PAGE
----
Saturday 25 August 2012

Eve Online: Exploring - advanced tutorial

I'm going to wheel things back a little and continue my series on wormhole life by starting at the beginning. Everything in wormholes stems from exploring, a three dimensional geometry minigame that some players don't mind and some players can't stand. (There's a few who actively like the minigame but not many I suspect. For me, I don't mind the minigame but I actively enjoy the results derived from it).

Most Eve players don't do this exploration stuff and regard it as some kind of mystical voodoo that allows veteran players to suddenly materialise on top of you when you thought you were safe in the middle of nowhere. So before you consider wormhole life you need to be able to say Yes to three questions:

1) Am I competent at the minigame?
2) Am I willing to enjoy or at least tolerate repeating this minigame over and over for as long as I live in w-space?
3) Do I have time to spend half an hour or more doing this before I move on to other activities during many of my play sessions (you can do some things in wormholes, ie anomalies, without exploring first but even that's not recommended).

For the first step, competence, do the in-game tutorial and watch the CCP youtube tutorial.

To make my next point I first have to clear up a myth. Exploration has changed several times in Eve and as a result some people cling to old-fashioned ideas that work very well for them but which are not actually rational. The myth is that certain amounts of probes less than your maximum work better. You'll see people claim that their 5 probe pattern is the best possible set up.

To disprove this myth we'll use set theory which is very similar to exploration. When doing exploration we want the point we are looking for to be inside as many bubbles as possible. Have a look at this Venn diagram:

You see the shaded area? How many circles is it inside? It's not a trick question, the answer is three. Now take a look at another example:

How many circles is the shaded area inside? 2.

Now every time someone insists that their pattern of 5 probes works better than dropping your maximum (which is 8 with Astrometrics V) they are asserting one of two things:

1. That there is a point somewhere that is inside more circles when you have less circles out there for points to be inside. For example somewhere in diagram 2 there is a point that is inside more circles than the shaded area in diagram 1.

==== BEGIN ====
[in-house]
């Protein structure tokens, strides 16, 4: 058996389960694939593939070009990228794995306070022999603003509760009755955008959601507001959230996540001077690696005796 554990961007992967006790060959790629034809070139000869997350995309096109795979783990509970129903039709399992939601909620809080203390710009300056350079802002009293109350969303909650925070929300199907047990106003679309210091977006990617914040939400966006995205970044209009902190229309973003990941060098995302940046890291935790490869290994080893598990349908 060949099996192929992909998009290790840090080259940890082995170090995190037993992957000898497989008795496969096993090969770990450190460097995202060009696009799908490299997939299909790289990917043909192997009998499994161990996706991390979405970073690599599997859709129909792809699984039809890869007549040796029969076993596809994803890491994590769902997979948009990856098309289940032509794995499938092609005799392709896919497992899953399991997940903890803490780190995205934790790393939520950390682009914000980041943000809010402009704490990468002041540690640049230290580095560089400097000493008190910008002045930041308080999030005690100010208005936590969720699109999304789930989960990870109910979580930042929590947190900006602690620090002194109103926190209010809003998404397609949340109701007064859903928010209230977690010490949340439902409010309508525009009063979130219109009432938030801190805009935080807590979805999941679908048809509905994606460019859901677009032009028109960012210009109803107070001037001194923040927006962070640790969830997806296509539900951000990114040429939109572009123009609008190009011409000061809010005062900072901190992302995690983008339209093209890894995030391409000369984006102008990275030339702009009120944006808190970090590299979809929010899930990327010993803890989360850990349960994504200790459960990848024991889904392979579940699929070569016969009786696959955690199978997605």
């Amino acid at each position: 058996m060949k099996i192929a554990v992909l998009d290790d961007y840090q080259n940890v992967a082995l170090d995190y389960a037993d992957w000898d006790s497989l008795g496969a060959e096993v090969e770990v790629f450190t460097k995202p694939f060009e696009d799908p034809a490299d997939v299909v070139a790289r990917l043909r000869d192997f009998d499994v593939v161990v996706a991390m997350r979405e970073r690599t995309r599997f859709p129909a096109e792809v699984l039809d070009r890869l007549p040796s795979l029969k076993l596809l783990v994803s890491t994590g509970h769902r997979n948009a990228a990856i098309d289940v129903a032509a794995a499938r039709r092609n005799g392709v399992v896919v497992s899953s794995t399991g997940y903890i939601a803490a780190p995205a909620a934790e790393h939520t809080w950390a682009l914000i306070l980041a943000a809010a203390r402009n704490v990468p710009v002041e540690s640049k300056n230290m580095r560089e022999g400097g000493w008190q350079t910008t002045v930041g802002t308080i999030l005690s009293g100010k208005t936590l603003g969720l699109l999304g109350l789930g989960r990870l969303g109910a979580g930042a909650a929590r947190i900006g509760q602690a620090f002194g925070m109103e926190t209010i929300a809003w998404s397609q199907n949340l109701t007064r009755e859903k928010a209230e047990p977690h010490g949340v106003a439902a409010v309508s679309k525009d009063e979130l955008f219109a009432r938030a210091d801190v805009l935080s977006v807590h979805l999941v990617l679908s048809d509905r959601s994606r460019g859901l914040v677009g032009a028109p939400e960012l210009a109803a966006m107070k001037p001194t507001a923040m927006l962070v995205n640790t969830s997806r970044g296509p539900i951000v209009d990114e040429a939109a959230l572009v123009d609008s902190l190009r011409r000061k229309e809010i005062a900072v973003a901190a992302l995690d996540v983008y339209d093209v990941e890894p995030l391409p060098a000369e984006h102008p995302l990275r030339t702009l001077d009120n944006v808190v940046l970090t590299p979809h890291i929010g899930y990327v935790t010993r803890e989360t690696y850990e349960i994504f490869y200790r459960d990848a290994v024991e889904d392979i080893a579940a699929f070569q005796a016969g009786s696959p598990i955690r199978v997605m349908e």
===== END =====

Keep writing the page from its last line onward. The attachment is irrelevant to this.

2. Or that trigonometry doesn't become more accurate the more vectors you have.

Let's consider that for a moment. Which way is Paris? Point to it. Now imagine we have someone in Capetown, someone in Tokyo and someone in London also pointing to Paris and we can take your vector with theirs and look at the cross section. Which is more accurate? It's evident that the more vectors we have pointing towards our target the more accurate we will be.

So never ever listen to someone who tells you that using 5 probes or seven or three works better than dropping your maximum. Always drop your maximum. (The only exception is if you are hunting people and you don't want them to see your probes and you don't want to spend the time dropping all 8 because you know roughly where they probably are. Even here rushing will sometimes produce worse results).

Next we'll talk about dimensions. I had an epiphany many months after I first started scanning. It sounds really obvious after the fact but it's this:

When plotting a point in three-dimensional space there's only three dimensions that matter.

What this translates to is control your probes by using the arrow keys only, don't click and drag the middle square. If you move the whole thing you can't see how you are moving it in 3 dimensions when you are using a 2 dimensional computer monitor. So drag the arrows so you get the probe cluster centred on the dot, then tilt the view 90 degrees and adjust up or down, tilt back and correct.

Let's take it from the top. Get to a safe, align to a celestial, launch all your probes (usually core, you can use combat with good skills), cloak.

Drag one probe upwards using the arrow. Drag one the same distance down.

Drag one out in front, drag one behind.
Drag one left, drag one right.

If you have an 8th probe (Astrometrics V) place it halfway between the centre probe and one of the others. This gives some useful overlap.

Hit Analyze. See what you get.

Click on any one of the arrows, hold alt and drag them all inwards so they form a neat stack.

Tilt the view so you're looking at one of the arrows on a level, so one end of the arrow points right at you, the other side points directly away on the flat.

Move it by shift dragging the cluster so that it's level with the red dot, the sig. This probe cluster is now, as far as we can tell, at the same height as the sig. We'll go on to correct it in all three dimensions so that it'll be right on the sig.

Tilt the perspective up 90 degrees so you're looking straight down on it relative to where you were before. (So what we've done is change the view so that we're now looking at the two directions that we haven'y yet corrected).

Shift drag the cluster of probes to the red dot.

Tilt back 90 degrees to check the original perspective, the up/downness if you like. See how it's now slightly off on this axis?